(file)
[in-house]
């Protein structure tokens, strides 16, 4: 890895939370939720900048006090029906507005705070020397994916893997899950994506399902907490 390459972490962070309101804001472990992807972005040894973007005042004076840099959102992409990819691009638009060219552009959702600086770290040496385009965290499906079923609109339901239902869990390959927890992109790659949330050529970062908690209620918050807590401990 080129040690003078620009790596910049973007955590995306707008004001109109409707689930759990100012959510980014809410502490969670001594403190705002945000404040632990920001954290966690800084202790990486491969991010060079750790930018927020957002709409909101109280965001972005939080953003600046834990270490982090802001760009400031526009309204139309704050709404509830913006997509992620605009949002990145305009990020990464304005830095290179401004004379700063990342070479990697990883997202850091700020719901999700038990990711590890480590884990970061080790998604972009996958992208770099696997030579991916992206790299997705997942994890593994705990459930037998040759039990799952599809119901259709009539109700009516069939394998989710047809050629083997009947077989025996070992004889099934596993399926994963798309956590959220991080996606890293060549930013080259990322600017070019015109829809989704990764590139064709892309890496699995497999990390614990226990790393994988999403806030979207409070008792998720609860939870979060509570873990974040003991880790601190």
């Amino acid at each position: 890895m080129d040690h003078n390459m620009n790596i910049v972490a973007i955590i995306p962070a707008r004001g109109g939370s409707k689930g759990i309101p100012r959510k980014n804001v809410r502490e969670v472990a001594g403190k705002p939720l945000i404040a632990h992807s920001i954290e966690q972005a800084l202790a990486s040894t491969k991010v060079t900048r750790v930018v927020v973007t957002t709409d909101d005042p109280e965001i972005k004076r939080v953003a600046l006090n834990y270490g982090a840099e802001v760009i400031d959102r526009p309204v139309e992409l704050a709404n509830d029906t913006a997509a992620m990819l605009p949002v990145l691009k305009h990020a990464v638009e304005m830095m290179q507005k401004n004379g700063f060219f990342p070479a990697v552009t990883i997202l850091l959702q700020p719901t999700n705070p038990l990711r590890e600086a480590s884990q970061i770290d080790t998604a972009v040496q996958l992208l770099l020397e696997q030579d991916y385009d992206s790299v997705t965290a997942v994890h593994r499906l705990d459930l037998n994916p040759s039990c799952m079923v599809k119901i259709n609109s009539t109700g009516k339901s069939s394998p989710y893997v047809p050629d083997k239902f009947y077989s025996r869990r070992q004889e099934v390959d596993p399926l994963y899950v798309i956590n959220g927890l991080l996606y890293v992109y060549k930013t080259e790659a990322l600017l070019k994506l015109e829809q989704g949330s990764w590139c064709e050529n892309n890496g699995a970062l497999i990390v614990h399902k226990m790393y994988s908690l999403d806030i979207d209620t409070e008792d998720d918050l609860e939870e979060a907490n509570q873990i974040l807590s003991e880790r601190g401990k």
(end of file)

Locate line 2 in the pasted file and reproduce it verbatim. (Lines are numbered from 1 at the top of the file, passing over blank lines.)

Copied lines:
């Protein structure tokens, strides 16, 4: 890895939370939720900048006090029906507005705070020397994916893997899950994506399902907490 390459972490962070309101804001472990992807972005040894973007005042004076840099959102992409990819691009638009060219552009959702600086770290040496385009965290499906079923609109339901239902869990390959927890992109790659949330050529970062908690209620918050807590401990 080129040690003078620009790596910049973007955590995306707008004001109109409707689930759990100012959510980014809410502490969670001594403190705002945000404040632990920001954290966690800084202790990486491969991010060079750790930018927020957002709409909101109280965001972005939080953003600046834990270490982090802001760009400031526009309204139309704050709404509830913006997509992620605009949002990145305009990020990464304005830095290179401004004379700063990342070479990697990883997202850091700020719901999700038990990711590890480590884990970061080790998604972009996958992208770099696997030579991916992206790299997705997942994890593994705990459930037998040759039990799952599809119901259709009539109700009516069939394998989710047809050629083997009947077989025996070992004889099934596993399926994963798309956590959220991080996606890293060549930013080259990322600017070019015109829809989704990764590139064709892309890496699995497999990390614990226990790393994988999403806030979207409070008792998720609860939870979060509570873990974040003991880790601190």